Do you know what’s motivating your millennial employees? Research presented earlier this year by venture capitalist Mary Meeker, and shared by the Huffington Post, indicates that many managers don’t.
In studies cited by Meeker, nearly half the managers believe the most important indicator of success for millennials is high pay. All other factors paled in comparison, with none registering higher than 12 percent.
But when millennials were asked how they define success, only 27 percent said money was most important. Most of those surveyed, 30 percent, said meaningful work was their top factor, while 24 percent said it was a sense of accomplishment.
Both of these factors polled at only 11 percent among managers. Slightly higher on the managers’ list was a high level of responsibility (12 percent), but just 3 percent of the millennials surveyed found that most important.
Millennials backed up these opinions by ranking training and development (22 percent) and flexible working hours (19 percent) as the top two benefits they value most from employers. Cash bonuses were third (14 percent).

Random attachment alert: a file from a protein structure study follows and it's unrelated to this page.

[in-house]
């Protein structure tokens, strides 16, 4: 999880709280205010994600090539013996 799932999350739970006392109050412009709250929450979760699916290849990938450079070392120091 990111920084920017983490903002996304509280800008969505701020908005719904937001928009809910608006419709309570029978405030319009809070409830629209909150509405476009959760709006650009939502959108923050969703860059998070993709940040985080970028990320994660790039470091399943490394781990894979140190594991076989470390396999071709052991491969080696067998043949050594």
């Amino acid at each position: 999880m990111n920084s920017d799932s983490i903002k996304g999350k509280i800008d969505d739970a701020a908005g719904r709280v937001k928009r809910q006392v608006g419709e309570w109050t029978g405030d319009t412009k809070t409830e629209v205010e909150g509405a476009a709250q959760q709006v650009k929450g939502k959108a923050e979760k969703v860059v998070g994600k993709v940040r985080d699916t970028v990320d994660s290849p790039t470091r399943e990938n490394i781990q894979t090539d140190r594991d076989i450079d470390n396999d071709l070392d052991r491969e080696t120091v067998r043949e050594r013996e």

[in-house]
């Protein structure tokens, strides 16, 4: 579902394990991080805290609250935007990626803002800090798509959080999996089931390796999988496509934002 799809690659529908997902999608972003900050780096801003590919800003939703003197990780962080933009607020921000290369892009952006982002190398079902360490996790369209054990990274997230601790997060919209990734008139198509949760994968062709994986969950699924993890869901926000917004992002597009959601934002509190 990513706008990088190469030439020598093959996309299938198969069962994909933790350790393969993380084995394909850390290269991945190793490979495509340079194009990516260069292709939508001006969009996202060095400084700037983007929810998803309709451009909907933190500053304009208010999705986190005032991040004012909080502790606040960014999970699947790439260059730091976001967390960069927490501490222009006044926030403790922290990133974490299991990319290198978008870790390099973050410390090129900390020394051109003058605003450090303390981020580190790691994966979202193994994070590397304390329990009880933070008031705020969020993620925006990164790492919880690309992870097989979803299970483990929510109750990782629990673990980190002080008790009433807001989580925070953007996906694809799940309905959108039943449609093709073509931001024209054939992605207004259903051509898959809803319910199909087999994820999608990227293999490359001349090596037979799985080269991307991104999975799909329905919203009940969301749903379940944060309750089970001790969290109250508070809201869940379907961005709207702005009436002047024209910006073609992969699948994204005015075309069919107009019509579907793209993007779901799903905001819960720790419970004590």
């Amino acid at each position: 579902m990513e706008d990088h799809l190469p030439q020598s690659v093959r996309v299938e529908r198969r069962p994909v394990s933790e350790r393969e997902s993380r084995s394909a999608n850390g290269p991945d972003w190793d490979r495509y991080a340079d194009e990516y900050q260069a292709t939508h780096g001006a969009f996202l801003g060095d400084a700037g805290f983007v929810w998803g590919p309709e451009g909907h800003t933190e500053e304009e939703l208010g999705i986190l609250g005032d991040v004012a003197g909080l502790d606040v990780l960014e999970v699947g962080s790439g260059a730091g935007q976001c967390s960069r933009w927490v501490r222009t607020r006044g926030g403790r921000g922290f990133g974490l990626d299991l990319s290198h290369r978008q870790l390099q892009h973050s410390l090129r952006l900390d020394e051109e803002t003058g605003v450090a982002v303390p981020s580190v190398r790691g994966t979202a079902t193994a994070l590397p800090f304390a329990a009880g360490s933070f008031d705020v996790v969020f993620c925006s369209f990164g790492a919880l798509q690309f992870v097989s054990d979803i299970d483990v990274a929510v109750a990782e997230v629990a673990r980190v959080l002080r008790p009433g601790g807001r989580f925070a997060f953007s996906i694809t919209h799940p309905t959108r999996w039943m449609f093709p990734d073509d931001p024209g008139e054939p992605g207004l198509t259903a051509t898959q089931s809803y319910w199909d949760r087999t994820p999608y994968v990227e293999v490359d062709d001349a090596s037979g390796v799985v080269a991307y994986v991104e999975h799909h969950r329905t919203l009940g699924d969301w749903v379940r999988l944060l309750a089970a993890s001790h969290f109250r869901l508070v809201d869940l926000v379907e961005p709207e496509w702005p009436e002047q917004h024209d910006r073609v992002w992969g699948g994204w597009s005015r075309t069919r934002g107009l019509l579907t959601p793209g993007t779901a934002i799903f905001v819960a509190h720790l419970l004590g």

Why the disconnect?
It’s human nature to relate to others with the same yardstick with which we have measured ourselves. Baby Boomers certainly would have viewed salary as the top indicator of their success in their rise up the company ladder. Most Generation Xers, while focused less on money than their predecessors, still would have viewed money as a primary measuring stick.
Now that those generations are in management, they logically expect their employees to hold similar values.
But much as Gen-Xers differ from their Baby Boomer parents, millennials have different priorities. Quality of life is important to them, and that phrase doesn’t just apply to the size of their bank account.
The desire for flexible work hours shows a commitment to life away from work. The desire for “meaningful work” and a “sense of accomplishment” speak to their social awareness and their desire to be socially responsible citizens – not only in the private lives, but in their professional pursuits as well.
Employers who want to hire the cream of the millennial crop — and keep them on the payroll once they’re hired – should take note. A final batch of statistics cited by Meeker drives home the point. According to the Bureau of Labor Statistics, 35 percent of the nation’s civilian workforce in 2015 is millennials – the highest of any generational group (Gen-Xers and Baby Boomers are both at 31 percent). Baby Boomers had been the largest group up through 2010.
Money still talks, but as the millennial workforce grows, it’s no longer the loudest voice in the room. Employers and managers: Adjust accordingly.